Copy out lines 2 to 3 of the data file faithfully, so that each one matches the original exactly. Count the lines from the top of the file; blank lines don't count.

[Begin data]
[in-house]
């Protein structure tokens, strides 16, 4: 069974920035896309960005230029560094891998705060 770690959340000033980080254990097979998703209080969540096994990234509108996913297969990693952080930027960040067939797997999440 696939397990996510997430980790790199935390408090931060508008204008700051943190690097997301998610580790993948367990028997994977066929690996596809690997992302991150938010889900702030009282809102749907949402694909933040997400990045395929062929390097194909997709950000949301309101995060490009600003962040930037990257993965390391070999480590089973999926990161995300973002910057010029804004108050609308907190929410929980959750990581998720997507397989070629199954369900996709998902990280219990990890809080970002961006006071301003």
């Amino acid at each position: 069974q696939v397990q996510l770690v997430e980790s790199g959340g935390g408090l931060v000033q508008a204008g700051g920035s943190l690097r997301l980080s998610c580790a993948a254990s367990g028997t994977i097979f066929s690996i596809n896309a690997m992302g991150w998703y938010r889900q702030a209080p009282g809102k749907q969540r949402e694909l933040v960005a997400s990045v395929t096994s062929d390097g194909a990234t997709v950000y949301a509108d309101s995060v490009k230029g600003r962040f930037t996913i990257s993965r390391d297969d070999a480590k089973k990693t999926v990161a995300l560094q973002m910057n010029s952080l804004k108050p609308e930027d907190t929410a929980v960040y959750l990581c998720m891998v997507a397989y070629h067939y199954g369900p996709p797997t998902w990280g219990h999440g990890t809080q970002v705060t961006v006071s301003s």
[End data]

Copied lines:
């Protein structure tokens, strides 16, 4: 069974920035896309960005230029560094891998705060 770690959340000033980080254990097979998703209080969540096994990234509108996913297969990693952080930027960040067939797997999440 696939397990996510997430980790790199935390408090931060508008204008700051943190690097997301998610580790993948367990028997994977066929690996596809690997992302991150938010889900702030009282809102749907949402694909933040997400990045395929062929390097194909997709950000949301309101995060490009600003962040930037990257993965390391070999480590089973999926990161995300973002910057010029804004108050609308907190929410929980959750990581998720997507397989070629199954369900996709998902990280219990990890809080970002961006006071301003």
């Amino acid at each position: 069974q696939v397990q996510l770690v997430e980790s790199g959340g935390g408090l931060v000033q508008a204008g700051g920035s943190l690097r997301l980080s998610c580790a993948a254990s367990g028997t994977i097979f066929s690996i596809n896309a690997m992302g991150w998703y938010r889900q702030a209080p009282g809102k749907q969540r949402e694909l933040v960005a997400s990045v395929t096994s062929d390097g194909a990234t997709v950000y949301a509108d309101s995060v490009k230029g600003r962040f930037t996913i990257s993965r390391d297969d070999a480590k089973k990693t999926v990161a995300l560094q973002m910057n010029s952080l804004k108050p609308e930027d907190t929410a929980v960040y959750l990581c998720m891998v997507a397989y070629h067939y199954g369900p996709p797997t998902w990280g219990h999440g990890t809080q970002v705060t961006v006071s301003s």